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Practicing Mindfulness with Your Students

The art of mindfulness can be tricky for everyone - students and adults alike! It can be so easy for us all to get caught up in the business of everyday tasks and the big emotions of conflicts and overwhelm. Teaching and practicing mindfulness with our students is a great way to ensure a calm and mindful classroom setting.

Here are a few strategies to help your students stay mindful throughout the day:

Mindful Senses

Our Wheel of Awareness Anchor Chart

Our Wheel of Awareness Anchor Chart

Using visuals helps our students learn self-awareness and how mindfulness can affect all parts of the body. Our Wheel of Awareness brings students to connect with their bodies and stay calm and aware throughout their mindfulness practices.

Mindfulness 5 Anchor Chart

Mindfulness 5 Anchor Chart

Count back from 5. Have students practice mindfulness by naming 5 things they can see, 4 things they can touch, 3 things they can hear, 2 things they can smell, and 1 thing they can taste. Model and practice with your kiddos in your morning meetings or mindful moments throughout the day!

Sensing Our Way to. a State of Calm in Our Classroom Anchor Chart

Sensing Out Way to a State of Calm In Our Classroom Anchor Chart

This visual is a great expansion of the Mindfulness 5 Anchor Chart. When practicing mindfulness with students, write down some of the things they are sensing to give students ideas of how to stay calm and mindful throughout the day by practicing mindfulness.

Mindful Breaths

Anyone who has ever tried it can tell you there’s a lot of power in a deep cleansing breath. For kids, deep breathing is a great way to get them to focus on something else in the moment rather than “the thing” (or things) that are making them sad, mad, or frustrated. Breathing calms children by physically slowing them down. To practice deep breathing, they must stop whatever they are doing to complete the exercise.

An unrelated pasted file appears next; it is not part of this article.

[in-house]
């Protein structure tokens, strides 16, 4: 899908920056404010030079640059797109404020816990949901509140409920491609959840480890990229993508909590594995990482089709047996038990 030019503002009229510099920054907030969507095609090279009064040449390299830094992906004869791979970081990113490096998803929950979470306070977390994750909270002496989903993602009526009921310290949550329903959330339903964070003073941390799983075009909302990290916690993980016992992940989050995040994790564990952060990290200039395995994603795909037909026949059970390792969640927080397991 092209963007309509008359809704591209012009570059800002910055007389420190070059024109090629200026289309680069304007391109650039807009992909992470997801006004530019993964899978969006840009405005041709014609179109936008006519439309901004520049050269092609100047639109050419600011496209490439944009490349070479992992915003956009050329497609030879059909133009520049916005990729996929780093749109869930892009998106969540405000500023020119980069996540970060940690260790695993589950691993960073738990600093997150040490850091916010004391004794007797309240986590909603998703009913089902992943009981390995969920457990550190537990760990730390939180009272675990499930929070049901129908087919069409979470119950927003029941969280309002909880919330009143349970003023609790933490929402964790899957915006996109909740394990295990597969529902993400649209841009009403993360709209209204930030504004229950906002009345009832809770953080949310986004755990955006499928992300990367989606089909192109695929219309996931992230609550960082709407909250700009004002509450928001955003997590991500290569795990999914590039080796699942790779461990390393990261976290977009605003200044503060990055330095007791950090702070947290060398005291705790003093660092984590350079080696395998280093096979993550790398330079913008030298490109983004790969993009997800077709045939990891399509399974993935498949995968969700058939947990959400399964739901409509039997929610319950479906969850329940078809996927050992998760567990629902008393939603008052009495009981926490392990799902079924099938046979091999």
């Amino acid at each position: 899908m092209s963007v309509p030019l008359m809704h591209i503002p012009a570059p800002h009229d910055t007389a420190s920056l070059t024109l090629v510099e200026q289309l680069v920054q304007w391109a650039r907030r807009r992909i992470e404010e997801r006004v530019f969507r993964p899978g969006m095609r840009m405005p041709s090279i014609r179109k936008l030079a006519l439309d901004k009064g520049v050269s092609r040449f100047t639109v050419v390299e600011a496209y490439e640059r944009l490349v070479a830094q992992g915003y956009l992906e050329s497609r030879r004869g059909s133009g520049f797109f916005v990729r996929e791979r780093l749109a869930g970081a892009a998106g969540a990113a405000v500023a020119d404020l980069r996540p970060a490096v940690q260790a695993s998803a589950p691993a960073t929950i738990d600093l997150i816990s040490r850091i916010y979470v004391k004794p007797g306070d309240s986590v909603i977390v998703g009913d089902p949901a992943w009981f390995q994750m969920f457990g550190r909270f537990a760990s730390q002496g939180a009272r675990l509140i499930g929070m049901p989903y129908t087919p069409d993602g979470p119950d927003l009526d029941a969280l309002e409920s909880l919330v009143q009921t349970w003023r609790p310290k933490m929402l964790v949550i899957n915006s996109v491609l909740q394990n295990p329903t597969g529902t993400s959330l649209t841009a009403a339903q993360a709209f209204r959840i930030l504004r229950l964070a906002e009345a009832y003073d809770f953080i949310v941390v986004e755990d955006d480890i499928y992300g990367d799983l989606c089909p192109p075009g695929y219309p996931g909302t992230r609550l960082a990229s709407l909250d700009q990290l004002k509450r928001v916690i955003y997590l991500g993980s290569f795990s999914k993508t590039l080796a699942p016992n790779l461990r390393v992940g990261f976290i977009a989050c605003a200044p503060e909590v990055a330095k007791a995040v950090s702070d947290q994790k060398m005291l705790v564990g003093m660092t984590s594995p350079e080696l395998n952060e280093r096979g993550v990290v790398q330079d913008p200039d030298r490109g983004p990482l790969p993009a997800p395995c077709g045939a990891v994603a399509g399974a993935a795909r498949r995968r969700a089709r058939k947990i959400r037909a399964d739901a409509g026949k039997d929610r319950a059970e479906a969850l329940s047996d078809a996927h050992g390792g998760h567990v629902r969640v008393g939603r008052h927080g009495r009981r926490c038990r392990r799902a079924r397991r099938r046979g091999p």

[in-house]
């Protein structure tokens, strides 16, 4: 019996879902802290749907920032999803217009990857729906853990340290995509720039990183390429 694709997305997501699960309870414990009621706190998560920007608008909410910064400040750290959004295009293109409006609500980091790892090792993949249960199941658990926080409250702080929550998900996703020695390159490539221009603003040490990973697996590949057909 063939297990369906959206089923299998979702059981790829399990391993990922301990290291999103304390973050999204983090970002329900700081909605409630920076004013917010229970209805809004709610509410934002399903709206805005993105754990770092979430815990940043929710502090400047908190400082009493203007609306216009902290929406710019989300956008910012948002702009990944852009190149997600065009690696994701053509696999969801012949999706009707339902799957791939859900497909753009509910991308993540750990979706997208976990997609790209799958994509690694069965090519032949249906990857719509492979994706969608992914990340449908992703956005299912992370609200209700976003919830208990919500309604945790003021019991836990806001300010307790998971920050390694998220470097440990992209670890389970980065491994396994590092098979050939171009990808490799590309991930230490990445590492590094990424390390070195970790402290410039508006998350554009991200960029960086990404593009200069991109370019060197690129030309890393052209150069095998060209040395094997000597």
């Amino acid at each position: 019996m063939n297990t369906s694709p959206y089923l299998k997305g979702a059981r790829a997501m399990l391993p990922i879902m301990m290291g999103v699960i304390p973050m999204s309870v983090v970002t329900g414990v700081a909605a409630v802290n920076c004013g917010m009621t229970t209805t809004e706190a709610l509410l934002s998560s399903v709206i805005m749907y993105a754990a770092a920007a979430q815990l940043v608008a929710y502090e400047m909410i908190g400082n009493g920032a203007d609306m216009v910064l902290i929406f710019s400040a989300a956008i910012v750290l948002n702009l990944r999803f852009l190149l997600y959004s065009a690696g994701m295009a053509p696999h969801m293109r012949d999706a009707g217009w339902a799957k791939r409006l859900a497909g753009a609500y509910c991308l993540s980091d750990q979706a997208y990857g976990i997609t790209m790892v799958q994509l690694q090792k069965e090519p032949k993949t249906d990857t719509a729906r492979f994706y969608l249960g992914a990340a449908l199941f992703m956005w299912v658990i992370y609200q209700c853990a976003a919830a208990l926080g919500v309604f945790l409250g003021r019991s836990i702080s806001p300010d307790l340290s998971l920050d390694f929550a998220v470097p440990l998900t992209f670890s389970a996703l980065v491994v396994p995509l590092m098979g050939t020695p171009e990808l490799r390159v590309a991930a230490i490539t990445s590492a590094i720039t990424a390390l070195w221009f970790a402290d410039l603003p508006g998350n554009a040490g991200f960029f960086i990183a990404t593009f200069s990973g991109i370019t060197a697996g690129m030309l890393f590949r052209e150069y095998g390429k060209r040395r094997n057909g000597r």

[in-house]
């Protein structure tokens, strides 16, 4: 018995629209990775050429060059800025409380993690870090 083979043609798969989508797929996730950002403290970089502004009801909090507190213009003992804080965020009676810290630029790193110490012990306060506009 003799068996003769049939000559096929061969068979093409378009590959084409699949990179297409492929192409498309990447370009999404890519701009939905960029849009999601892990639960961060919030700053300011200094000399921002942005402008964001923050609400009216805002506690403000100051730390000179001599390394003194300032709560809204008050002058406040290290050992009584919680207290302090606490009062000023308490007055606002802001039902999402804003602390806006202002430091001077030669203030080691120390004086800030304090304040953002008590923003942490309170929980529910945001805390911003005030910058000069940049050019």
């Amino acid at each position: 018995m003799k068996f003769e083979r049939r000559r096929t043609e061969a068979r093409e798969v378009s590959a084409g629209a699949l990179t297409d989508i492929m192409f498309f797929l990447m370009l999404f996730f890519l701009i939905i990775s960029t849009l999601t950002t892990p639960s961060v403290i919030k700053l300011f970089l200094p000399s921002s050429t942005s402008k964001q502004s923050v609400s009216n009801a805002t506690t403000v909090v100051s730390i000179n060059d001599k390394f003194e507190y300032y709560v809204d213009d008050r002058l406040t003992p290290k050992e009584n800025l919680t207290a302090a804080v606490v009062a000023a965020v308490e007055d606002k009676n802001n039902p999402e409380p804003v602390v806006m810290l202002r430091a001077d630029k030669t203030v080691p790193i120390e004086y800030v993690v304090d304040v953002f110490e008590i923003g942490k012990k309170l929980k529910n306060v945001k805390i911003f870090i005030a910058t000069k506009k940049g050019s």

• Reduced feelings of anxiety and overwhelm

  • Lowered stress levels

  • Relaxed muscles

  • Increased energy levels


What Types of Breaths Should I Take? Anchor Chart

What Types of Breaths Should I Take? Anchor Chart

When you introduce these mindful breathing exercises to your students, be sure to do so outside of an emotionally charged situation.


Instead, introduce these breathing exercises during calm moments when your students will be receptive to the information and are willing to practice them along with you. Preparing them ahead of time will leave them better equipped to handle situations when they arise — even when you’re not around.

Mindfulness Tools

Give your students effective and practical examples and non-examples of what mindfulness looks like throughout the day.

Mind FULL or Mindful Anchor Chart

Mind FULL or Mindful Anchor Chart

Is your mind full or are you practicing being present and mindful? Ask your students about the thoughts that circle their brains while they're in the classroom, at home, or after school. Describe what it means to be mindful and present and give your students an opportunity to describe their own mindful moments!

These visuals are a great way to introduce, teach, and continue practicing mindfulness throughout the school year. Try it out with your students and let us know how it goes!

You can get access to more anchor charts and ideas through my FREE Anchor Chart Bundle!


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Disclaimer: The resources and ideas found on this website are all research-based and vetted with a parent and educator lens. The tools listed have worked for students and children that I work with; however, each child is different. This list is not exhaustive and is a compilation of ideas and strategies to try in schools or at home. No information on this website should be used as medical advice. I am not a clinical psychologist, but I do work alongside them as thought partners in this journey.

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Kim Gameroz is a change agent for schools and districts who seek to revolutionize classrooms by taking on a systematic approach to teaching social and emotional skills.

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